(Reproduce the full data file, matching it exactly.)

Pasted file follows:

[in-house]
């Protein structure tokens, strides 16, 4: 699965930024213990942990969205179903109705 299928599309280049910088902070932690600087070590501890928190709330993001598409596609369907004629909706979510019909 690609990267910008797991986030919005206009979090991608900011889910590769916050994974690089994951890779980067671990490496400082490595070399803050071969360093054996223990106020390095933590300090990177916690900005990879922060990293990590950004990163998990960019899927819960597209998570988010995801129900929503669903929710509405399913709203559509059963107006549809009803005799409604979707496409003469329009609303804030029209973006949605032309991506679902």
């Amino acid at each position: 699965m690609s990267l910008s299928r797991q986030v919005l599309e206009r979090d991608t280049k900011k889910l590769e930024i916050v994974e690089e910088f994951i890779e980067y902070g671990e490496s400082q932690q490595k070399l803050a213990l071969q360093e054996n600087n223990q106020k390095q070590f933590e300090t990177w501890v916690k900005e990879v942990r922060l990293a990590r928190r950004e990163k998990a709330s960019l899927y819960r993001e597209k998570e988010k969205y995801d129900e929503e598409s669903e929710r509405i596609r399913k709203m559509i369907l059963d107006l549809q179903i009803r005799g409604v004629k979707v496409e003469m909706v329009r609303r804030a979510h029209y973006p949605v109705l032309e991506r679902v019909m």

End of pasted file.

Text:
[in-house]
């Protein structure tokens, strides 16, 4: 699965930024213990942990969205179903109705 299928599309280049910088902070932690600087070590501890928190709330993001598409596609369907004629909706979510019909 690609990267910008797991986030919005206009979090991608900011889910590769916050994974690089994951890779980067671990490496400082490595070399803050071969360093054996223990106020390095933590300090990177916690900005990879922060990293990590950004990163998990960019899927819960597209998570988010995801129900929503669903929710509405399913709203559509059963107006549809009803005799409604979707496409003469329009609303804030029209973006949605032309991506679902």
């Amino acid at each position: 699965m690609s990267l910008s299928r797991q986030v919005l599309e206009r979090d991608t280049k900011k889910l590769e930024i916050v994974e690089e910088f994951i890779e980067y902070g671990e490496s400082q932690q490595k070399l803050a213990l071969q360093e054996n600087n223990q106020k390095q070590f933590e300090t990177w501890v916690k900005e990879v942990r922060l990293a990590r928190r950004e990163k998990a709330s960019l899927y819960r993001e597209k998570e988010k969205y995801d129900e929503e598409s669903e929710r509405i596609r399913k709203m559509i369907l059963d107006l549809q179903i009803r005799g409604v004629k979707v496409e003469m909706v329009r609303r804030a979510h029209y973006p949605v109705l032309e991506r679902v019909m």